Dynamic branching uses the contents of a variable inside the shader to make the branch decision. Microsoft says that “the performance hit is the cost of the branch plus the cost of the instructions on the side of the branch taken”. At first, this seems pretty good, since the performance hit of a branch instruction (if, else, endif) is only two cycles, but this isn’t quite the whole truth. When pixels are being shaded, they are part of a pixel quad. This is just a group of four pixels that are being shaded at the same time (I assume that the reason for this is to allow gradient operations to work correctly or something). All the pixels in the quad get shaded simultaneously, so if one pixel takes one side of the branch, and another takes the other side, the shader must execute both sides for the quad. This is actually worse than if there was no branch at all, since you have paid the cost for both sides of the branch, plus the cost of the branch instructions too!

Given that fact that I know at draw time which branches I want to take before each draw call, I use static branching to turn features on and off.

Sampling From Unbound Textures

There was a change in behavior in Direct3D 10 where reads from unbound samplers now return zero rather than one. This turned out to be pretty convenient, since I use this to sample from textures in a slightly different way. I just wrote a function which samples a texture, then uses the alpha channel to blend between a predetermined value and the sampled value modulated with the predetermined value.

That sentence was probably a bit wordy, here’s some psuedo-code:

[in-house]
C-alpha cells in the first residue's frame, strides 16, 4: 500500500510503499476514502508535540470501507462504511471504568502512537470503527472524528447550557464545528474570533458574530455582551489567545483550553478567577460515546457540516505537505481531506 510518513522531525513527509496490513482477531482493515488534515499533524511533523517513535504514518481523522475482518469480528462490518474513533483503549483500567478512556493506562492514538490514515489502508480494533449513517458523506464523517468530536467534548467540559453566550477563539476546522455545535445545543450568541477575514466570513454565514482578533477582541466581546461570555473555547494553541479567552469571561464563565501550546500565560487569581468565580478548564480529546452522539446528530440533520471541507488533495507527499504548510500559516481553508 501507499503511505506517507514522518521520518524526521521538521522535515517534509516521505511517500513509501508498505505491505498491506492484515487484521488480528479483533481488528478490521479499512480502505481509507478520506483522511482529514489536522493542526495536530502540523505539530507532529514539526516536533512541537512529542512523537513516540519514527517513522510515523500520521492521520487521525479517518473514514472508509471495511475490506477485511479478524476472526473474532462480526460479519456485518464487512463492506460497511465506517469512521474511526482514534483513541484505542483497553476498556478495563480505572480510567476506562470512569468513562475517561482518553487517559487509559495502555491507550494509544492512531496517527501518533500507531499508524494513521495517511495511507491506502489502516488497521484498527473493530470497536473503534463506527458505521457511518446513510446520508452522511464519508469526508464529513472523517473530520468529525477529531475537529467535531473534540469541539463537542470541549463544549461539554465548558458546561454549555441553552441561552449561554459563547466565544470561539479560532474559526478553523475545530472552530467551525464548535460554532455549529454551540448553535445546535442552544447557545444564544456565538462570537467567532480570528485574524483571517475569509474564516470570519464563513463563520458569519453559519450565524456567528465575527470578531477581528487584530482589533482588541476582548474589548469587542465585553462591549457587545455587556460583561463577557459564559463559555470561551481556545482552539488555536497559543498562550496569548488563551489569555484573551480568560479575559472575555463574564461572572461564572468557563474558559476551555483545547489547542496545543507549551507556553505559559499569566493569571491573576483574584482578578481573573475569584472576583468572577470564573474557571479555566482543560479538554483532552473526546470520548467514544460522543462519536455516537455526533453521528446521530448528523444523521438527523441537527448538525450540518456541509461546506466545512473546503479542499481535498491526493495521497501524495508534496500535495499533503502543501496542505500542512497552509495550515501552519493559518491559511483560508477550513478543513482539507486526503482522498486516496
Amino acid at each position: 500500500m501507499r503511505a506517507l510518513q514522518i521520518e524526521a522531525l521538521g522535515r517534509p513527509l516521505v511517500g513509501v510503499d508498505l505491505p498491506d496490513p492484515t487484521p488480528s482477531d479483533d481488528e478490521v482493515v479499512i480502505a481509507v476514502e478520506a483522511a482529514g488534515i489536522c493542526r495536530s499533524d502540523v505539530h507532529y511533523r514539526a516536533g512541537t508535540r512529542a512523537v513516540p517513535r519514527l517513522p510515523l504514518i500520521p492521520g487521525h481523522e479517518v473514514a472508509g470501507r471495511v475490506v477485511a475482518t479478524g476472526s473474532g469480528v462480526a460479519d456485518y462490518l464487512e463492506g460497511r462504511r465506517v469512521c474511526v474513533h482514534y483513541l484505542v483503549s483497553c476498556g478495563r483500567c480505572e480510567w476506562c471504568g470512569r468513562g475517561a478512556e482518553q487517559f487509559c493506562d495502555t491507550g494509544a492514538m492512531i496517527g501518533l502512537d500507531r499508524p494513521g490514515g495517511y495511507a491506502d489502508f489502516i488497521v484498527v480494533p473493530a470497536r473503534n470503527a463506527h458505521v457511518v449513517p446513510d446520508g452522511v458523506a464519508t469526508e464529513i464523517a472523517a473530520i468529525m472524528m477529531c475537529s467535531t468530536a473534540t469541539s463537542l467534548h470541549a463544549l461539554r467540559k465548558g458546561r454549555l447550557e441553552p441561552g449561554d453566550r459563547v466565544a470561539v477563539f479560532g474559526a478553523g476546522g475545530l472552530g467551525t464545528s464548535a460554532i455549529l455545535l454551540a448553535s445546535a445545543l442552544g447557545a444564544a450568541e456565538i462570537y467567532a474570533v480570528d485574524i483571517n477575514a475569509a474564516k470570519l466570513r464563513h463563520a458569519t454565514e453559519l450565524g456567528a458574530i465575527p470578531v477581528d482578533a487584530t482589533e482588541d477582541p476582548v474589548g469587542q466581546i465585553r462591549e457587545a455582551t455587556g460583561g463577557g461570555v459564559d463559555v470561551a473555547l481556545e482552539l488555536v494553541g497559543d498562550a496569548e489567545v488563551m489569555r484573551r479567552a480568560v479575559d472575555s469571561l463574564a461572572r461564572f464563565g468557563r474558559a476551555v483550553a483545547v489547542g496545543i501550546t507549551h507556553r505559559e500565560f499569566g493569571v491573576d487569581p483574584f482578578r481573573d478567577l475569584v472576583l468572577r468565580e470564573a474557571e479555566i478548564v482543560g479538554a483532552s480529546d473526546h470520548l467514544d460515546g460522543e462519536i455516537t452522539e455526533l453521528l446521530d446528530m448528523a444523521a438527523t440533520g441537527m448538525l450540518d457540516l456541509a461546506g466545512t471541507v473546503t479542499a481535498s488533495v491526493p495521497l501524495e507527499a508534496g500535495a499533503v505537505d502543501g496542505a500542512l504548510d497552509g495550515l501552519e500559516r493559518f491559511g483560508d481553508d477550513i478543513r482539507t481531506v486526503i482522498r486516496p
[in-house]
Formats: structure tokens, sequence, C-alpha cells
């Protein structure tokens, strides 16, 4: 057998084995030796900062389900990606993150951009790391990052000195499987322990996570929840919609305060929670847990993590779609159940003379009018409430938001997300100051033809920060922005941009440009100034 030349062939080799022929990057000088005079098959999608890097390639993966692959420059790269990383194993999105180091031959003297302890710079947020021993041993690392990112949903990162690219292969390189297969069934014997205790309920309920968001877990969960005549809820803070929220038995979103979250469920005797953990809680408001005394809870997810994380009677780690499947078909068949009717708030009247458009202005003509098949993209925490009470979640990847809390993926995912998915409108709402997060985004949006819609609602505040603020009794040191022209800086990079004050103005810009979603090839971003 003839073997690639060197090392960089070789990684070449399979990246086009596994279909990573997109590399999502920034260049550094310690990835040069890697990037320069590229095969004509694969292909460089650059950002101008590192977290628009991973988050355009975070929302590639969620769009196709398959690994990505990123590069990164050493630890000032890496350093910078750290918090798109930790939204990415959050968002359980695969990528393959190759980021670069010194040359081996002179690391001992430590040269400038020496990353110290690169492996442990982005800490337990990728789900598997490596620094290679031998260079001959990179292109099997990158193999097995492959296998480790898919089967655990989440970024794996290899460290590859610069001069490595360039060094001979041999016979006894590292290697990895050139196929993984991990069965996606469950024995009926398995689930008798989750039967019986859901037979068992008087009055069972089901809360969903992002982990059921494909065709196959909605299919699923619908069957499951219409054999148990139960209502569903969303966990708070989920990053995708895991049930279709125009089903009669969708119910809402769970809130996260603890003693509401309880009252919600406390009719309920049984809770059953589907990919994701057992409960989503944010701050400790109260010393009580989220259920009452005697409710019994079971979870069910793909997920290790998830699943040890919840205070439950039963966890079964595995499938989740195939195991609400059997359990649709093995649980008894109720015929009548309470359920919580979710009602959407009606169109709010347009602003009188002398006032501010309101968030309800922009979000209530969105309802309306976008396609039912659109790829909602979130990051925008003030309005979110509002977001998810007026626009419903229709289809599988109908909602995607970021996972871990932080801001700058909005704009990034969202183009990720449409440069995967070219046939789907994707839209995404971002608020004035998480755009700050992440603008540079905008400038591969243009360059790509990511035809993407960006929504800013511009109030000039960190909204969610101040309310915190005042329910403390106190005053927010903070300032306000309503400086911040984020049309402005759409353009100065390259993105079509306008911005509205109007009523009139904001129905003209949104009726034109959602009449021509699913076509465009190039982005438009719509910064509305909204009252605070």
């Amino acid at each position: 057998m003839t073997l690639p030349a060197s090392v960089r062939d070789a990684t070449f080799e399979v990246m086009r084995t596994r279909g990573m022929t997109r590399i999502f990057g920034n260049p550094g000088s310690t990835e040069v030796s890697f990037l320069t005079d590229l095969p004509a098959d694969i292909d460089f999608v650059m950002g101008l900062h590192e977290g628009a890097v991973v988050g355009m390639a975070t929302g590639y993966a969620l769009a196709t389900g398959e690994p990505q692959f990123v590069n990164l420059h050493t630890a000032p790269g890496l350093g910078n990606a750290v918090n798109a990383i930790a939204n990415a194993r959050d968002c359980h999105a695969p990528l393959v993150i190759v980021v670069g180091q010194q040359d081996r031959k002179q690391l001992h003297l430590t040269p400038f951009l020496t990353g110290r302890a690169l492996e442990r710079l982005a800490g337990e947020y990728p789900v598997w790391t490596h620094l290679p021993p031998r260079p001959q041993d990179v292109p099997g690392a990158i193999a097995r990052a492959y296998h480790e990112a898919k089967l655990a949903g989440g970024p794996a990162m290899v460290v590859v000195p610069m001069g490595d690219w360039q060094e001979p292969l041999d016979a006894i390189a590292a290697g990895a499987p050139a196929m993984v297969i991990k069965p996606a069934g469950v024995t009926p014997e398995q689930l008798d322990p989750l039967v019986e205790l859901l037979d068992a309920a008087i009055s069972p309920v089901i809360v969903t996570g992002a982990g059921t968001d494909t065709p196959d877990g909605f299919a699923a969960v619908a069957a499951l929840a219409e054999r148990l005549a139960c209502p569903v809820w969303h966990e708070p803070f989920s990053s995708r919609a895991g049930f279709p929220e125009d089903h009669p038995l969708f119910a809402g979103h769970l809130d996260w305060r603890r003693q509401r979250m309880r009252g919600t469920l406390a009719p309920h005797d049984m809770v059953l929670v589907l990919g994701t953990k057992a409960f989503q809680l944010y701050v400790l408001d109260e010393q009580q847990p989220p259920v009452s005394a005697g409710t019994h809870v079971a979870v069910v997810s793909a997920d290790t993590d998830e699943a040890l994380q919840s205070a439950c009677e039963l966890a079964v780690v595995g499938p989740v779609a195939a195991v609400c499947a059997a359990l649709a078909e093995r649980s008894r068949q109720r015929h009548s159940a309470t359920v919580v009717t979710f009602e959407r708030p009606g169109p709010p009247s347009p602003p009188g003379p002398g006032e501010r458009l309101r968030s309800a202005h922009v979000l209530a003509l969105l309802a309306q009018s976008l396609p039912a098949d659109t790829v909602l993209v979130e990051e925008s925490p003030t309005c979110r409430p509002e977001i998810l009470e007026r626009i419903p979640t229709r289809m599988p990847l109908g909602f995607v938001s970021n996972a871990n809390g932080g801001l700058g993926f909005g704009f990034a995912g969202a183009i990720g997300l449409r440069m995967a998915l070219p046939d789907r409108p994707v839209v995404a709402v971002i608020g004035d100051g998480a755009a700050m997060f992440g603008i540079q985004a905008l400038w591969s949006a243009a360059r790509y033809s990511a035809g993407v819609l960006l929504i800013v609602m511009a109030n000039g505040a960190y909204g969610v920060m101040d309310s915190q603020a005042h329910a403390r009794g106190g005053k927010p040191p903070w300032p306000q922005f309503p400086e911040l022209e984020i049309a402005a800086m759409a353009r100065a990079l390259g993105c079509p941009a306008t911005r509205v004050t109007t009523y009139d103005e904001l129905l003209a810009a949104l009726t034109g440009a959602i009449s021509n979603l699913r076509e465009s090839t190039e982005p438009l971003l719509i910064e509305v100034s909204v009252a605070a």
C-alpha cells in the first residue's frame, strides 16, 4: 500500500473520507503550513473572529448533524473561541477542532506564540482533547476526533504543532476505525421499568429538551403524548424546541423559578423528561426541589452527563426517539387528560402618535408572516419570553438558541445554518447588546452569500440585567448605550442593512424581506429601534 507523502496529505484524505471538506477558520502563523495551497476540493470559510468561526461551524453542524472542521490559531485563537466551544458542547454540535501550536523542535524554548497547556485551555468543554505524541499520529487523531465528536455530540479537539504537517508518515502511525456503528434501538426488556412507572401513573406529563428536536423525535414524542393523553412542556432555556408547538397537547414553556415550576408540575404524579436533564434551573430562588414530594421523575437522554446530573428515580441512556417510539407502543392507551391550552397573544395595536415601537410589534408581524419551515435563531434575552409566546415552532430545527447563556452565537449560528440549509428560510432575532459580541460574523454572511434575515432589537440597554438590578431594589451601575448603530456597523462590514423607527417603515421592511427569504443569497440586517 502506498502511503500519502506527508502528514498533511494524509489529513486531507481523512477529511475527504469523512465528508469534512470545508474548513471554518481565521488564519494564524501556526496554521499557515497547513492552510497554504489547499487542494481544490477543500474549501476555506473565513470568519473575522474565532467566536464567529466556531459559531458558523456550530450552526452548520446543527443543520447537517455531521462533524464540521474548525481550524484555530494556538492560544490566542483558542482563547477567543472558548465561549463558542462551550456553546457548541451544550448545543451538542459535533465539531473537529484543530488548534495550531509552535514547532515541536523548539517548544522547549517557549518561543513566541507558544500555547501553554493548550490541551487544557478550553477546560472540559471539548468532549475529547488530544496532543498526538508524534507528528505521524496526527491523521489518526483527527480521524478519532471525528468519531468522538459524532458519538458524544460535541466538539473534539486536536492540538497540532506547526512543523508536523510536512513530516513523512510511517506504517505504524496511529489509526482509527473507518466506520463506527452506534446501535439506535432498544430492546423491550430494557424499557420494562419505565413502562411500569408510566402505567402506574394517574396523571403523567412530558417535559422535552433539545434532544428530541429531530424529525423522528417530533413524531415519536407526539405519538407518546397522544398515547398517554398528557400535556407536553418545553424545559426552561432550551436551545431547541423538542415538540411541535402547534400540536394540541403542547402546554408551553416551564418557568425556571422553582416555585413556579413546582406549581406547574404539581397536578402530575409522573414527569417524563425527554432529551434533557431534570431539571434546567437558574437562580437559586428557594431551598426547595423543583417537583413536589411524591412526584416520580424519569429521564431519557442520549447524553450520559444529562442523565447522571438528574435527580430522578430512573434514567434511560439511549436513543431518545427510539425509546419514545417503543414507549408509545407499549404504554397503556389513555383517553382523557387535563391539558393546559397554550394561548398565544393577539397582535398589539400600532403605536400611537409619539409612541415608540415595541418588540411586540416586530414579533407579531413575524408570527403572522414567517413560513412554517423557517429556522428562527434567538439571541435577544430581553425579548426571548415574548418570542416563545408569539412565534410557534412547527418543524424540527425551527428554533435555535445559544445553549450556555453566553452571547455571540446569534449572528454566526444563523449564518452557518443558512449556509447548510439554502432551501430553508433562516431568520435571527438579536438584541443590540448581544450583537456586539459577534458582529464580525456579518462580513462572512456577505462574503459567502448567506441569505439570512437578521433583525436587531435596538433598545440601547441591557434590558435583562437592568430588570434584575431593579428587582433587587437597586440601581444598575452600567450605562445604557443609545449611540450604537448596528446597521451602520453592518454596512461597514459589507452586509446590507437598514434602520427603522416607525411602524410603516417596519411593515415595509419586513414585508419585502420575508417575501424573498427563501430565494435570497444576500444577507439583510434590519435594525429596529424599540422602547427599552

float3 LerpSample(float3 baseValue, Texture2D sourceTexture)
float4 sample = texture.Sample(texcoord, sampler);
return Lerp(baseValue, baseValue * sampler.rgb, sample.a);

So imagine that I have a red base color for my diffuse color. When I call LerpSample on an unbound sampler, the alpha value is zero, so I just get back my original red color. When the sampler is bound, then the alpha value is used to blend between the base value, and the tinted sampled value.

float3 diffuseColor = LerpSample(material.baseDiffuseColor, diffuseTexture, diffuseSampler, texcoord);

For sampling a normal map, I use a slightly different function, since I just want either the base value, or the sampled value, not a blend between them.

Material Descriptions

I store my materials in xml format, and parse them and convert to a runtime format as part of my pipeline. This allows me to leave out whole sections (like diffuse, specular, reflective etc) very easily, and it is also very simple to edit. Take a look at a sample material xml file here.


Well that’s it really. It’s still a rather rudimentary material system, but it’s a big step up from what I used to have. I’d like to add support for multiple textures of the same type at some point, but I don’t really need it right now. Overall I’m pretty satisfied, and so far it has been very easy to use.

Here’s a breakdown the different layers used in the wood material:

Ambient Occlusion:

Indirect lighting approximation:

Direct diffuse lighting:

Direct specular highlights:

Reflections from an environment map:

All together:

And that’s it! I’ll talk a little bit about the lighting models I’ve tried out, and my current lighting solution next time.